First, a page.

Background: Biomechanical cadaveric studies of rotator cuff repair (RCR) have shown that transosseous equivalent and double-row anchored repairs are stronger than other repair constructs. Purpose: To identify technical and procedural parameters that most reliably predict biomechanical performance of RCR constructs. Study Design: Systematic review. Methods: The authors systematically searched the EMBASE and PubMed databases for biomechanical studies that measured RCR performance in cadaveric specimens. The authors performed a meta-regression on the pooled data set with study outcomes (gap formation, failure mode, and ultimate failure load) as dependent variables and procedural parameters (eg, construct type, number of suture limbs) as covariates. Stratification by covariates was performed. An alpha level of.05 was used. Results: Data from 40 eligible studies were included. Higher number of suture limbs correlated with higher ultimate failure load (β = 38 N per limb; 95% CI, 28 to 49 N) and less gap formation (β = −0.6 mm per limb; 95% CI, −1 to −0.2 mm). Other positive predictors of ultimate failure load were number of sutures, number of mattress stitches, and use of wide suture versus standard suture. When controlling for number of suture limbs, we found no significant differences among single-row anchored, double-row anchored, transosseous equivalent, and transosseous repairs. Higher number of suture limbs and transosseous equivalent repair both increased the probability of catastrophic construct failure. Conclusion: This study suggests that the number of sutures, suture limbs, and mattress stitches in a RCR construct are stronger predictors of overall strength than is construct type. There is a need to balance increased construct strength with higher risk of type 2 failure.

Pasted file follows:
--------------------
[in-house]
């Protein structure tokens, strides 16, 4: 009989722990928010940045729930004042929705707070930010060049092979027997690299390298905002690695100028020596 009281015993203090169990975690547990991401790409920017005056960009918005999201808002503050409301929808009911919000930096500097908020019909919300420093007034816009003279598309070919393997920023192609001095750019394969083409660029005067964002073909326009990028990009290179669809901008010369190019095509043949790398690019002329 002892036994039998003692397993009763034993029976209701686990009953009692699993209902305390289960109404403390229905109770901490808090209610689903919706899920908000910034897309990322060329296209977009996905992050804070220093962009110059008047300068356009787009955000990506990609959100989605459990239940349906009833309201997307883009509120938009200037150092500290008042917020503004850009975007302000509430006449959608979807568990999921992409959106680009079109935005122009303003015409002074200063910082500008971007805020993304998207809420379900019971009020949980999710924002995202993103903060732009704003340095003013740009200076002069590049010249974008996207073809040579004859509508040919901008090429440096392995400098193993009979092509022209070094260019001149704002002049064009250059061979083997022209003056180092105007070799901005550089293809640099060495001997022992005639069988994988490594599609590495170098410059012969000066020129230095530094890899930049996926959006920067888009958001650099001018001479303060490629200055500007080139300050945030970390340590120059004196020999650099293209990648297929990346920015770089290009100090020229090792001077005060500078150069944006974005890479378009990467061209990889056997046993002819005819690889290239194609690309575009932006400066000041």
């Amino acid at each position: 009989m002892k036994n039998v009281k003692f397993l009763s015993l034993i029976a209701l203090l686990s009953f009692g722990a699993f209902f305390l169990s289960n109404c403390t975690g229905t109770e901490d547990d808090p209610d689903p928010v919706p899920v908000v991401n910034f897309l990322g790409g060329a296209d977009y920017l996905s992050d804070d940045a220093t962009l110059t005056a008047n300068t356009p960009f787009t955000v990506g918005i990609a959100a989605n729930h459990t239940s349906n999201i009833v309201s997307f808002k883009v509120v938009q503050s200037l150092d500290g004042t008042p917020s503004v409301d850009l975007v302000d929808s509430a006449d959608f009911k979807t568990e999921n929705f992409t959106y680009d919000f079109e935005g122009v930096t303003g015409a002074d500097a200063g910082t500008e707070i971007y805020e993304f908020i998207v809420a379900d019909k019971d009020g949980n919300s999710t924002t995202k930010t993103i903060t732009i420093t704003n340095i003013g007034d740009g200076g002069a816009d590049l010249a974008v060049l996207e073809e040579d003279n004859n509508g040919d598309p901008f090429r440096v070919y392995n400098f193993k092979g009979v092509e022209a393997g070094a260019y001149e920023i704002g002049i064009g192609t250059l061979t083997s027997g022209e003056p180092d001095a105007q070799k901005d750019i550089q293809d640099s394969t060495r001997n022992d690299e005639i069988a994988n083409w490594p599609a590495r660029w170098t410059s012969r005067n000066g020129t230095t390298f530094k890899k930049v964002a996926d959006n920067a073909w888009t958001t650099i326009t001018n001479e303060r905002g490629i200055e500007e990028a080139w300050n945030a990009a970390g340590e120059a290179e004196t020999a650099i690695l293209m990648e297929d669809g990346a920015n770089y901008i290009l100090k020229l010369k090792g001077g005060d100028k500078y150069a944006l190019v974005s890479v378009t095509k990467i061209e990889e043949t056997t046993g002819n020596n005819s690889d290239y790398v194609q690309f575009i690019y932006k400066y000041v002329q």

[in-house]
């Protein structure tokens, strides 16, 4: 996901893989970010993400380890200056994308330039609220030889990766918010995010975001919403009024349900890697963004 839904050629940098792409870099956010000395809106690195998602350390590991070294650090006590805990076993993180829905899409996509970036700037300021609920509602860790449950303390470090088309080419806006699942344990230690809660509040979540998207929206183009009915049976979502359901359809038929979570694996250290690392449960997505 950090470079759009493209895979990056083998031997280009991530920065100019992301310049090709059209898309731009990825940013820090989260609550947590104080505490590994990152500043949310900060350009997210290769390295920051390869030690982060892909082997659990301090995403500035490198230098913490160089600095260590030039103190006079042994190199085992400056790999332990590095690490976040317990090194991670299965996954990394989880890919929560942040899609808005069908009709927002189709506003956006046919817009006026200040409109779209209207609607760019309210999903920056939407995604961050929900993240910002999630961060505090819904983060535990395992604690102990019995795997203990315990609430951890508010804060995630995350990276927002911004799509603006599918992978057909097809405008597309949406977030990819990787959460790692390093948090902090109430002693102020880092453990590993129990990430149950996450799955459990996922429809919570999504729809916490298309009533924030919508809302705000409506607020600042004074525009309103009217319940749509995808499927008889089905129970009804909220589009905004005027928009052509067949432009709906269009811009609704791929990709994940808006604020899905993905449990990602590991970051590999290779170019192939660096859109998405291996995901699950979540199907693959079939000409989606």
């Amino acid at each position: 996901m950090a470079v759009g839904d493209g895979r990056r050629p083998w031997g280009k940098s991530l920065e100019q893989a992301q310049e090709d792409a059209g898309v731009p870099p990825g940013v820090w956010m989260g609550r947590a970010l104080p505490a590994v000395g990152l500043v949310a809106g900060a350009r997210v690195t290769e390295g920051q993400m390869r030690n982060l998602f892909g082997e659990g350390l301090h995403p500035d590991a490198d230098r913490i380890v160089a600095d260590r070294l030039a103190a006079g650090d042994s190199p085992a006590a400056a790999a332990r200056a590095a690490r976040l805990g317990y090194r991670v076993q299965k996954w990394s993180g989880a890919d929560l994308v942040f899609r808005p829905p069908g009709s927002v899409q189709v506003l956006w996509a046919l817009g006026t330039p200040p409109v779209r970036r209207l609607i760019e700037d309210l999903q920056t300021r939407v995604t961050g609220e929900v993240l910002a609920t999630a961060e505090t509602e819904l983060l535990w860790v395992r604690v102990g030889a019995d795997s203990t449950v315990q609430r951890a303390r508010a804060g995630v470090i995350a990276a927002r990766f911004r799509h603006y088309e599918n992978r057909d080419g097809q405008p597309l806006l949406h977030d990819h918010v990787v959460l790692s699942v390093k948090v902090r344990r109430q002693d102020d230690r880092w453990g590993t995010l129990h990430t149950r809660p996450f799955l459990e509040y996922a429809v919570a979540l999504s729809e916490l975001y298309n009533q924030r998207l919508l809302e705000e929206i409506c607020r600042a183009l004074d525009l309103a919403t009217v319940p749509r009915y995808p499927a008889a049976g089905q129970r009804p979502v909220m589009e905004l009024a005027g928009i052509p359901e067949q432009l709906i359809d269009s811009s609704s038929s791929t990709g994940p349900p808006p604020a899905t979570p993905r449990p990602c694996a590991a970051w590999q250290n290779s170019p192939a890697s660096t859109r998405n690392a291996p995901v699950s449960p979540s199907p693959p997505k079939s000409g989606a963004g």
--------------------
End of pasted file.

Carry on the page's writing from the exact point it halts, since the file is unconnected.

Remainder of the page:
- rotator cuff repair
- transosseous anchors
- transosseous equivalent
ASJC Scopus subject areas
- Orthopedics and Sports Medicine
- Physical Therapy, Sports Therapy and Rehabilitation